“We can change the scholarly publishing world, but it’s up to you.” This is the contention of Martin Paul Eve, doctoral researcher in the department of English at the University of Sussex, Great Britain. My hat tip goes to Martin Eve for posting an excellent five-part guide for starting an open access journal on his blog. He designed the guide “for [humanities] academics who want to establish their own journals that are:
- Peer reviewed, in a traditional pre-review model
- Open Access and free in monetary terms for authors and readers
- Preserved, safe and archived in the event of catastrophe or fold
- Reputable: run by consensus of leaders in a field”
The guide covers, in more or less checklist fashion, the budgetary, technical and social groundwork essential to get an open access journal off on the right foot. Financial costs are fairly modest (e.g., pointing folks to the free open source Open Journal Systems platform from the Open Knowledge Project), though it assumes access to server hosting and a certain level of web-savvy technical support. Martin is encouraging in suggesting that with a little persistence, working through the technical details should not prove too daunting—even for humanities scholars.
Although the technical details are important, Martin places particular stress on the social aspects of building a strong support team (editorial board, peer reviewers, copy editors, proofreaders). He writes:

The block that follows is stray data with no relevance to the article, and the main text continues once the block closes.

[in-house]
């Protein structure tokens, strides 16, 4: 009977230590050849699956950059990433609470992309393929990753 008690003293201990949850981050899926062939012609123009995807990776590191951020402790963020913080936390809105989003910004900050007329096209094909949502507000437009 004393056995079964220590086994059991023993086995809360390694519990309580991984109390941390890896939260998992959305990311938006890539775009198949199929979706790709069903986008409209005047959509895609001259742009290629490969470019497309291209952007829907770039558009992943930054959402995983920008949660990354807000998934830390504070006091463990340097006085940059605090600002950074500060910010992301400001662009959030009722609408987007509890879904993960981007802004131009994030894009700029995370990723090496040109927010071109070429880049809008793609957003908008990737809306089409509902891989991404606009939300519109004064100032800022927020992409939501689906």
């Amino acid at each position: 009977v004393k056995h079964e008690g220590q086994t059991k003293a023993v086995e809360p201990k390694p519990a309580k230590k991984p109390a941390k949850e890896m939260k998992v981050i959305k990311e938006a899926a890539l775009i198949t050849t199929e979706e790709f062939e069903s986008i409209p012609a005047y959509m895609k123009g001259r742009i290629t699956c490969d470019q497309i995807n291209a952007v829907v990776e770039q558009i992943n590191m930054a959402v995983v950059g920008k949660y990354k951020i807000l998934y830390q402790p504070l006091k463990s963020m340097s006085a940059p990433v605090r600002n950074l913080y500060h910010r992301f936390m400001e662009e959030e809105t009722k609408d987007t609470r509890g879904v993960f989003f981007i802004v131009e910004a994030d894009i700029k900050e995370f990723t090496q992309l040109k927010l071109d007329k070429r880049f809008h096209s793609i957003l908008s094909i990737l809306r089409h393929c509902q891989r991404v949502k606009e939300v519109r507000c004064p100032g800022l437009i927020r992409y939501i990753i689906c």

Academic journals work on a system of academic capital; you need respected individuals who are willing to sit on your board, even if they are only lending their name and you end up doing most of the legwork. It should only be a matter of time before academics realise that journal brand isn’t (or shouldn’t be) affiliated to publishers, but rather to the academics who choose to endow a journal with their support. Get good people who are respected within your discipline(s) and you’re on the right track.
This comment particularly impressed me as a facet of my own belief that scholars can move prestige to open access if they choose because prestige originates and fundamentally resides with scholars.
I caught-up with Martin Eve via email to ask him how he got involved with open access.
I actually first heard of open access several years ago when I setup the tech and structure of the postgraduate journal, Excursions. From there I read more and realised that I fundamentally disagreed with the way in which academic publishing works, particularly when I was seeing colleagues being laid off at universities in order to feed corporate profit machines. After Excursions, I wanted to show what OA could do for my own field and, as the extant journal of my area was slowing its publication rate rapidly, I pitched the idea last year. It had a great response, which is surprising for the humanities. But I had to learn a great deal more about digital preservation, DOIs and typesetting, hence the purpose of this guide.
The new journal Martin referred to is called Orbit: Writing Around Pynchon (ISSN: 2047-2870), which is dedicated to scholarly work pertaining to the writings of contemporary American novelist Thomas Pynchon and adjacent fields. Martin also co-edits another open access journal called Alluvium (ISSN: 2050-1560), and he is a contributor to the British newspaper The Guardian, where he writes on open access and higher education issues.